Texas A&M University-Commerce

Department of Secondary and Higher Education

ETEC 562 – Introduction to Instructional Media



Course Description

This course introduces students to the selection and use of computer-based media, multi-media, and conventional media, in the preparation of materials for instructional purposes.  Special attention is given to computer hardware and software involved in computer-based media production, digital formatting technology, and multimedia production processes.

Prerequisite:  ETEC 524 (Theories and Strategies of Computer Utilization) or permission of the instructor.


Term:         Fall 2003                   Credits:          3 hours

Section:          001                                         Format:           Traditional

Day:                Wednesday                           Time:              4:30pm – 7:10pm

Location:        Education South 125 (ETEC Advanced Lab)


Instructor: Dr. Jason Lee Davis

Office:             Education North – Room 114

Phone:            903-886-5598                       FAX:               903-886-5603

E-mail:            Jason.Davis@tamuc.edu

URL:               http://faculty.tamuc.edu/jdavis/

Office hours:  See website for current instructor schedule.  Other times by appointment.


            Heinich, R., Molenda, Russell & Smaldino. (1999) Instructional Media and Technologies for Learning (7th ed.). NJ: Prentice-Hall, Inc.

Course Goals and Objectives

            Upon completion of the course the learner will be able to…


1.      distinguish among message method and medium and identify the roles of media in the instructional process.

2.      describe the steps involved in systematic planning for the use of media.

3.      describe the roles of visuals in instruction, factors influencing encoding and decoding of visuals.

4.      describe non-projected media and compare the advantages and limitations of non-projected visuals.

5.      know the operations of projecting equipment (such as overhead projector, slide projector, LCD panel, multimedia projector, etc.).

6.      identify digital file, image, sound, and video formats and describe their advantages, limitations, and applications.

7.      describe non-computer-based audio/video formats and compare the characteristics, advantages, and limitations of these formats in instruction.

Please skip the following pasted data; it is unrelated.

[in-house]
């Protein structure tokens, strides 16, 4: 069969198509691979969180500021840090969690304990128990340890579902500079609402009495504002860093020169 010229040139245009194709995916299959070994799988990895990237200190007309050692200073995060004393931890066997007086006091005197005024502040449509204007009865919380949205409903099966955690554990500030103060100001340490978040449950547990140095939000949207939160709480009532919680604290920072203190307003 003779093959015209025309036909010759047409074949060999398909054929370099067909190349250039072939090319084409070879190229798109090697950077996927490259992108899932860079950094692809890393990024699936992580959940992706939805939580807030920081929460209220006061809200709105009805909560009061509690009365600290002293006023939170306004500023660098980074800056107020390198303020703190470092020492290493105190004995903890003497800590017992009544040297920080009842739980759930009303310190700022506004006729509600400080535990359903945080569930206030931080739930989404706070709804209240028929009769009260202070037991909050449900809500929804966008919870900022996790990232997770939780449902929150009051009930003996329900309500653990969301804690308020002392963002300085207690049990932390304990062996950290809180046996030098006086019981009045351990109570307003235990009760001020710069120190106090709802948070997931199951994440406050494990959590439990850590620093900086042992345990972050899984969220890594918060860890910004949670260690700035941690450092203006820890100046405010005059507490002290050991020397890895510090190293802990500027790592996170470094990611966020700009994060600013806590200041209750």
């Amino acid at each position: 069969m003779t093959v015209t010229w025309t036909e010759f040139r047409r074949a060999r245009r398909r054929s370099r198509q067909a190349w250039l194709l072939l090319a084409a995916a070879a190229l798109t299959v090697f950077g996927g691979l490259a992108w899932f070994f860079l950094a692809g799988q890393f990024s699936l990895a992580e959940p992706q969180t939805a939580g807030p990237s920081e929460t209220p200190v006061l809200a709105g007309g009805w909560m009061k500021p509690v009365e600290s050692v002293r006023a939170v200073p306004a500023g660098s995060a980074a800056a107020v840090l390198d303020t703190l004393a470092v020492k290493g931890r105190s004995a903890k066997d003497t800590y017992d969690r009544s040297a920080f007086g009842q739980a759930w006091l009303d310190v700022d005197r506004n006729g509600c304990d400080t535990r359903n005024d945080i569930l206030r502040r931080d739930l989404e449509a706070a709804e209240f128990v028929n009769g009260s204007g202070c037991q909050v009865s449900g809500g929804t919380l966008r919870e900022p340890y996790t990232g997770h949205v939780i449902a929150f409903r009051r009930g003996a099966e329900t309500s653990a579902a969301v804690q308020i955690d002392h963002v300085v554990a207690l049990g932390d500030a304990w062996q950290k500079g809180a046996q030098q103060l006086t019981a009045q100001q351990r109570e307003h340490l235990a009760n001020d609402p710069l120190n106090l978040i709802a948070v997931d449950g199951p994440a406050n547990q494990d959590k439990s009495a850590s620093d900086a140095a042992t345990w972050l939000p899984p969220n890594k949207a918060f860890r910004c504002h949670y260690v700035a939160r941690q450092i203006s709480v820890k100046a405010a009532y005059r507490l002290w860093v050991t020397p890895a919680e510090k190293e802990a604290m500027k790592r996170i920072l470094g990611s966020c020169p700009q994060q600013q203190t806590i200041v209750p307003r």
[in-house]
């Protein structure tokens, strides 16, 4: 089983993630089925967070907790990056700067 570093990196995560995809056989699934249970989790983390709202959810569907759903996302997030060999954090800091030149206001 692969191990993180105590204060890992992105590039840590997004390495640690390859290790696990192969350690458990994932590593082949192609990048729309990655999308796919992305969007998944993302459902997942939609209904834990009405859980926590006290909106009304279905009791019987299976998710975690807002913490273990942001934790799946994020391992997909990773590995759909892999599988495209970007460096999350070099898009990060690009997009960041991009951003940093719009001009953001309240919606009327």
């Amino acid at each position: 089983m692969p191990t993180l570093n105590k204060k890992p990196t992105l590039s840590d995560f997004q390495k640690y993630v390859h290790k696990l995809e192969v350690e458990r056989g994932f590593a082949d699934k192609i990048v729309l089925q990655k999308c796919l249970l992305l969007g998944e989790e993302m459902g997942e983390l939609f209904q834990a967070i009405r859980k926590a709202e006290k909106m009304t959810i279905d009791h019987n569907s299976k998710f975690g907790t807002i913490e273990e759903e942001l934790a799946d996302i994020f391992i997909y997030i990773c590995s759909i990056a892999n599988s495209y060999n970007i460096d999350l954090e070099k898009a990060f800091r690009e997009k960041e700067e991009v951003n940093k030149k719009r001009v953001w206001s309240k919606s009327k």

8.      operate audio/video equipment (tape recorder, camcorder, etc.).

9.      distinguish between CAI, CMI, CBT, and WBT.

10.  identify appropriate file formats for creating computer-based multimedia as examples of using computer as a tool for instruction.

11.  distinguish computer-based multimedia and interactive video.

12.  describe characteristics of WANs, LANs, Internet, Intranet, network topologies.

13.  describe how networks work and compare/contrast their characteristics, advantages, and limitations from an educational or training perspective.

14.  demonstrate familiarity with distance education and its different telecommunication systems, especially two-way interactive compressed video.

Requirements and Assignments

Article Reviews – 20%:  Students will be required to identify and review four (4) journal articles directly related to the stated goals and objectives of the course.  The student will select four different objectives, from those listed above, as topics for the articles for review.  Reviews should be comprehensive, in your own words, and must demonstrate appropriate writing skills.  The source of the article reviewed MUST be cited completely and the objective addressed must be identified.  Reviews must be posted in the identified Discussion/Groups section in the online courseware for discussion by the day/time indicated.

Follow-up Responses – 10%:  Each student must post a minimum of one follow-up response in each of the four rounds of review discussion.  The follow-up may either address a specific article review submitted or a topic brought out in the on-line discussion regarding that round of articles.

Chapter Presentation – 30%:  Each student will prepare and present a lesson/review from a chapter in the textbook.  Appropriate technology should be utilized to facilitate the presentation of the lesson.  Details and chapter assignments will be discussed in class.

Technology Presentation – 30%:  Each student must develop a presentation that demonstrates the use of some form of technology used for education, instruction, or training.  The presentation should be from 15 to 25 minutes in length and is to be presented to the class.  The topic of the presentation must be pre-approved by the instructor.  Software utilized is the choice of the student.  Details will be discussed in class.